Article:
History also shows that successful invaders had prevailed and succeeded in their subjugation because they tolerated subdued cultures. They let it survived, but in the process over time they formed into one culture which survived because the repercussion was beneficial for the common good and civilized society is created eliminating elements that are inimical to the objective of that emerging society. Subdued people who had adapted to the ways of the conquerors, of course, had learned to merge and contribute for the betterment of everyone.
The situation with the burial graves can be resolved if the authority or entity that is tasked to take care of this kind of situation that has occurred many times in the past has done its homework and responsibility to settle this sensitive issue. We need to make laws or amend laws to preclude resentment and disunity in this area.
Zoomer32

Ewa Beach, HI

#79 Oct 11, 2008
thecommongood wrote:
<quoted text>I did notice that you had agreed with one of my earlier posts. That's partially why I was surprised at the tone of your more recent post. You seemed to be expressing disgust at the course that the conversation had taken. Your post was disrespectful and did not contribute anything meaningful to the discussion. I am sorry that you disagree with the opinions that I have expressed of late but you don't have to be rude about it. Kawahineomano and I seem to disagree on many things but we've been able to keep the conversation civil and mature. Just because you disagree with my recent posts doesn't mean you have to reduce yourself to behaving like a spoiled child. If you have a different position from me then say so. State your position proudly and have the courage to back it up with facts. Otherwise you're no different from the droves of infants that populate these forums, spewing insults and immaturity. I enjoy reading posts from intelligent people who disagree with me. We may never see eye to eye but it is far better to be exposed to different opinions than it is to ignore them. No matter how strongly you feel about anything, you must be willing to ask yourself "what if I'm wrong?" Especially when presented with facts or perspectives that differ from your own. If you want, you can view this post as me being "defensive" or "egotistical." Or you could put some thought into what I've said and maybe we can have some interesting conversations in the future. Your choice.
I respect Kawahineokamano's knowledge, and although we have similar beliefs as native Hawaiians, we differ when it comes to property rights -- I am a property owner, although she isn't.

But you spend too much time on these forums, choosing which interesting conversation to have with whomever. I see you're all about making others "put some thought" into what you said, without putting thought to other people's words. Frankly, I don't have time to waste to do the research to post facts simply to be right all the time with anonymous contributors. If sitting at the computer all day gives your ego the thrill it needs, so be it: life, liberty, and the pursuit of happiness is yours.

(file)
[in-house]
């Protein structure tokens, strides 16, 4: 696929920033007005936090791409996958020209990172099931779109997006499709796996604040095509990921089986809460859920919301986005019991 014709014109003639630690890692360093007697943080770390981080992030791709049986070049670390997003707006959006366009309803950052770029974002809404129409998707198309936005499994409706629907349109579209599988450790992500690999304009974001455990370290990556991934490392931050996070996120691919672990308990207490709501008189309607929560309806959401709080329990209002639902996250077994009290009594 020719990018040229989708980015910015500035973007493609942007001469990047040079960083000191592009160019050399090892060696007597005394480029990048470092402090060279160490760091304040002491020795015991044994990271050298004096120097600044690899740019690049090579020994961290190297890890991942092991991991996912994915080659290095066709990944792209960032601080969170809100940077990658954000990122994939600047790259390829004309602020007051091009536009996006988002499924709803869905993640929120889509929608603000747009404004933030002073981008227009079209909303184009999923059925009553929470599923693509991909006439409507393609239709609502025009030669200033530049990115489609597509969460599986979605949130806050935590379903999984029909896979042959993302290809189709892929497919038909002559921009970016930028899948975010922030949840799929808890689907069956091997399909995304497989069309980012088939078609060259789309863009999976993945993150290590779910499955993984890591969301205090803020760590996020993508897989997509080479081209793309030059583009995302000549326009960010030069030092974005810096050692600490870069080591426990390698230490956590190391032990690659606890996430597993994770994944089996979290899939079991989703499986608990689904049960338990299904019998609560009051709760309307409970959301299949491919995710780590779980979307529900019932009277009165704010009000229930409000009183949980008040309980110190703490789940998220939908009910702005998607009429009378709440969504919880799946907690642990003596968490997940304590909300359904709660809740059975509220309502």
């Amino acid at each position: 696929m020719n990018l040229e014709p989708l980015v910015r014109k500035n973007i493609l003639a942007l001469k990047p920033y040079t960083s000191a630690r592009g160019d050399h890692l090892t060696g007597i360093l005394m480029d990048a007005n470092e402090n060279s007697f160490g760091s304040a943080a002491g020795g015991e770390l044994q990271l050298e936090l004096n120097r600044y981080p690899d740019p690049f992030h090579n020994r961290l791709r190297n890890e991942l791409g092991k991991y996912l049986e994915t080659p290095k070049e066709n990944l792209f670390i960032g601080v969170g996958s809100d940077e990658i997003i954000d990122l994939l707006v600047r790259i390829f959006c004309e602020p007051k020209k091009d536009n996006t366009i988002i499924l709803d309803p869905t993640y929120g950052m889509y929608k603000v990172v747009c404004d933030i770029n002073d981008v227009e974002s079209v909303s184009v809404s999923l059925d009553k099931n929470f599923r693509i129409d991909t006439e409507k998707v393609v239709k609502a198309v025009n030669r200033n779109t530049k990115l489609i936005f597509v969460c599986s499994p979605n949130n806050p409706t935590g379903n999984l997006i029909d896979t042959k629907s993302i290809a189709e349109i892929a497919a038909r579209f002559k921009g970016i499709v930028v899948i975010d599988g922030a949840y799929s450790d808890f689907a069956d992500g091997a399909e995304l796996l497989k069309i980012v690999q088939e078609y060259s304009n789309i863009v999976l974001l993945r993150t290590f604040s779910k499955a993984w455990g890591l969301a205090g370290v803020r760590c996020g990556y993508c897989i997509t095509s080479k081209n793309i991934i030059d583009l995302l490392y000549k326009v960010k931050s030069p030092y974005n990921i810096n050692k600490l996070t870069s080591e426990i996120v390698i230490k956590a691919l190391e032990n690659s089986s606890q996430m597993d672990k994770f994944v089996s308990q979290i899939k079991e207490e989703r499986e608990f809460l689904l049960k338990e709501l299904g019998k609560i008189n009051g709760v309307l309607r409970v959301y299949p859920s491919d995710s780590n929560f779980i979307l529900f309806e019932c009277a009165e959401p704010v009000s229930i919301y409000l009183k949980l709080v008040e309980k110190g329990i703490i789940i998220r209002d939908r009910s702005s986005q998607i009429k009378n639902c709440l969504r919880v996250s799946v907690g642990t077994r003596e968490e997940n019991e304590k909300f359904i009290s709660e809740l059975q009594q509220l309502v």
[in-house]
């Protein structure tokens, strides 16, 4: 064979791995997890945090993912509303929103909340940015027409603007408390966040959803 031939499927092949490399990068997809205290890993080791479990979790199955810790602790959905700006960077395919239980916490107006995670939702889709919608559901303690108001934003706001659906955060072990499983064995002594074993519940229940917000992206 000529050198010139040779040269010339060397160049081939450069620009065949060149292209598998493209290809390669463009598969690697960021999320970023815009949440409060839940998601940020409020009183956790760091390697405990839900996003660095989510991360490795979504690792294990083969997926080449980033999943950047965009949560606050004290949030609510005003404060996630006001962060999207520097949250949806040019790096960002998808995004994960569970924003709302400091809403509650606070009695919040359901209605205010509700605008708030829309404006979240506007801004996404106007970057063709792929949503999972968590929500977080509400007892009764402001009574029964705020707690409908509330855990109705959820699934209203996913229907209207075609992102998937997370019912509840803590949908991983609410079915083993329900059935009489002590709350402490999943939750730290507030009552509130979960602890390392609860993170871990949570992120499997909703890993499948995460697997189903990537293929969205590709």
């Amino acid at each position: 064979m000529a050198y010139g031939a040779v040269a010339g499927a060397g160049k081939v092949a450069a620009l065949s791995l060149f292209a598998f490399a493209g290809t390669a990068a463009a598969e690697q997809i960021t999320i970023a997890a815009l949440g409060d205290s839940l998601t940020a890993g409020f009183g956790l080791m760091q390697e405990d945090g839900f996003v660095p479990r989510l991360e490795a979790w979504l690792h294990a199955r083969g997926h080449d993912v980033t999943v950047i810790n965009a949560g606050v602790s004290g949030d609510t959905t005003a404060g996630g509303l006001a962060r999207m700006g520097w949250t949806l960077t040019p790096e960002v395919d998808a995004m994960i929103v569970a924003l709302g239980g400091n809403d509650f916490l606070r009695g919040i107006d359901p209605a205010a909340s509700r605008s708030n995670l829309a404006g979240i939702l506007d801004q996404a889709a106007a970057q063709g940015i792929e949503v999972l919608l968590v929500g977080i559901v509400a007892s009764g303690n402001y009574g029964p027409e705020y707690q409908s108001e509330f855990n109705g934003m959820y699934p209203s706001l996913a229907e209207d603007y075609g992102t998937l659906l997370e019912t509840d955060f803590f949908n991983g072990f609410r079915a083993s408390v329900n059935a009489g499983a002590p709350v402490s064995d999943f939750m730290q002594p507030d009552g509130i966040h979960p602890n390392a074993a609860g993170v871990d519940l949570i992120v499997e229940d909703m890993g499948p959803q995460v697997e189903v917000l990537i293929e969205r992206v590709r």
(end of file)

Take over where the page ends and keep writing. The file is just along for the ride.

I apologize if I offended you, but I was simply saying that your conversation was going nowhere and off topic. We all know the facts about the coup d'état (you call it the Republic, I call them treasonists) in 1893, and the details of annexation, blah blah blah. And I read your posts concerning Bishop estate, and I find it hypocritical for you to defend a white landowner but condemn a charitable trust simply because you don't approve of whom they choose to benefit.

I've said enough. Do as you will, but I'm boycotting this thread after this last post. I've got better things to do with my time than entertain you.
bjr from Texas

United States

#80 Oct 11, 2008
Even we caucasian mainlanders know better than to build on ancient burial sites. Bad, bad medicine. I certainly would not want to feel that I am walking on an elder's grave. I won't even step on the area where my dog is buried!
bjr from Texas

United States

#81 Oct 11, 2008
And if the buyer did indeed buy the property without knowledge of the burial site, that means he did not do his due diligence. If he had checked into it, he would have known.
thecommongood

Waipahu, HI

#82 Oct 11, 2008
bjr from Texas wrote:
And if the buyer did indeed buy the property without knowledge of the burial site, that means he did not do his due diligence. If he had checked into it, he would have known.
Actually, there are ancient Hawaiian burials all over the place. Hawaii is an island state. We don't have as much room as you folks on the mainland. If we were to put the brakes on every time we found some bones buried in the sand, there would be no Waikiki, no Hawaii as we now know it. These remains should be relocated to a central location, paid for by the Burial Council, so this landowner can enjoy his property and the remains get the respect they deserve. Can't stop progress folks. Oh, and don't forget to get a priest to bless the land before you start building again.